NCPA - National Center for Policy Analysis

Tennessee Voters to Decide Whether to Ban an Income Tax

November 3, 2014

Tennessee is one of nine states without an income tax. On Tuesday, the Washington Examiner reports, voters will see a question on their ballots asking whether the state should pass a Constitutional amendment that will forever prohibit income taxes from being passed by the legislature.

Opponents of the state income tax contend that the lack of a tax draws people and businesses to the state, making up for any potential lost income tax revenue. In addition to Tennessee, Alaska, Florida Nevada, New Hampshire, South Dakota, Texas, Washington and Wyoming lack an income tax. How do they stack up against higher tax states?

  • Since 2000, the nine states without an income tax have had higher median employment growth that the nine states with the highest marginal income tax rates -- California, Hawaii, Iowa, Maine, New Jersey, New York, Oregon, Vermont and Wisconsin. Those states had a growth rate of just 2.9 percent, compared to 11.5 percent job growth in the non-tax states.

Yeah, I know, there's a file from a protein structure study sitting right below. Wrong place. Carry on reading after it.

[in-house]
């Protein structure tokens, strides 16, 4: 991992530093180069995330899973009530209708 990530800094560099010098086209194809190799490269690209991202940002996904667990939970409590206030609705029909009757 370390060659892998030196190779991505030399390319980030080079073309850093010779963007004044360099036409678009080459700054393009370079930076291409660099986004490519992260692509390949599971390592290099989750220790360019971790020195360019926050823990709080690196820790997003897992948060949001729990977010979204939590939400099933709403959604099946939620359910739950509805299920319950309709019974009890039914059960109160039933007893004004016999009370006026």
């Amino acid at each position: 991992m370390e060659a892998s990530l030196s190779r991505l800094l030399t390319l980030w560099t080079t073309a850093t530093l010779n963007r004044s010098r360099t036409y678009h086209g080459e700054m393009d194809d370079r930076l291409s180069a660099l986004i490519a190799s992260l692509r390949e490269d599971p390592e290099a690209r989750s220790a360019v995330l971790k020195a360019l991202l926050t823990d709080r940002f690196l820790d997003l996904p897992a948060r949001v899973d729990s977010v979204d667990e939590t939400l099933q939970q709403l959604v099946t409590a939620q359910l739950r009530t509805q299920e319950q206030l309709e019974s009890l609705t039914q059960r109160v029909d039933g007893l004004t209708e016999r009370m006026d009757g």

• Residents in high tax states pay more than $1,300 more in taxes than do residents in non-income tax states.
  • States without an income tax boast higher economic growth rates. Since 2005, they grew at a 3.3 percent rate, compared to 2 percent for the high tax states.

One might expect that those in states with high income taxes would have lower tax rates for other types of taxes, but that is not necessarily the case:

  • In states with no income tax, residents pay 43.4 cents per gallon of gas in taxes, compared to 48.6 cents in high tax states.
  • Tobacco taxes in states with no income taxes are $1.46 per cigarette pack. In high tax states, tobacco taxes are $2.00 per pack.
  • Property taxes among the two groups are nearly the same. In counties with no income taxes, property taxes average 1.1 percent, while they are 1 percent in counties in high tax states.

The Washington Examiner notes that residents in high tax states have a per capita income that is $1,000 higher than in states without an income tax. But according to Jonathan Williams of the American Legislative Exchange Council, high tax states also tend to have higher costs of living.

Source: Sean Higgins, "Tennessee to vote whether income tax unconstitutional," Washington Examiner, October 27, 2014. 

 

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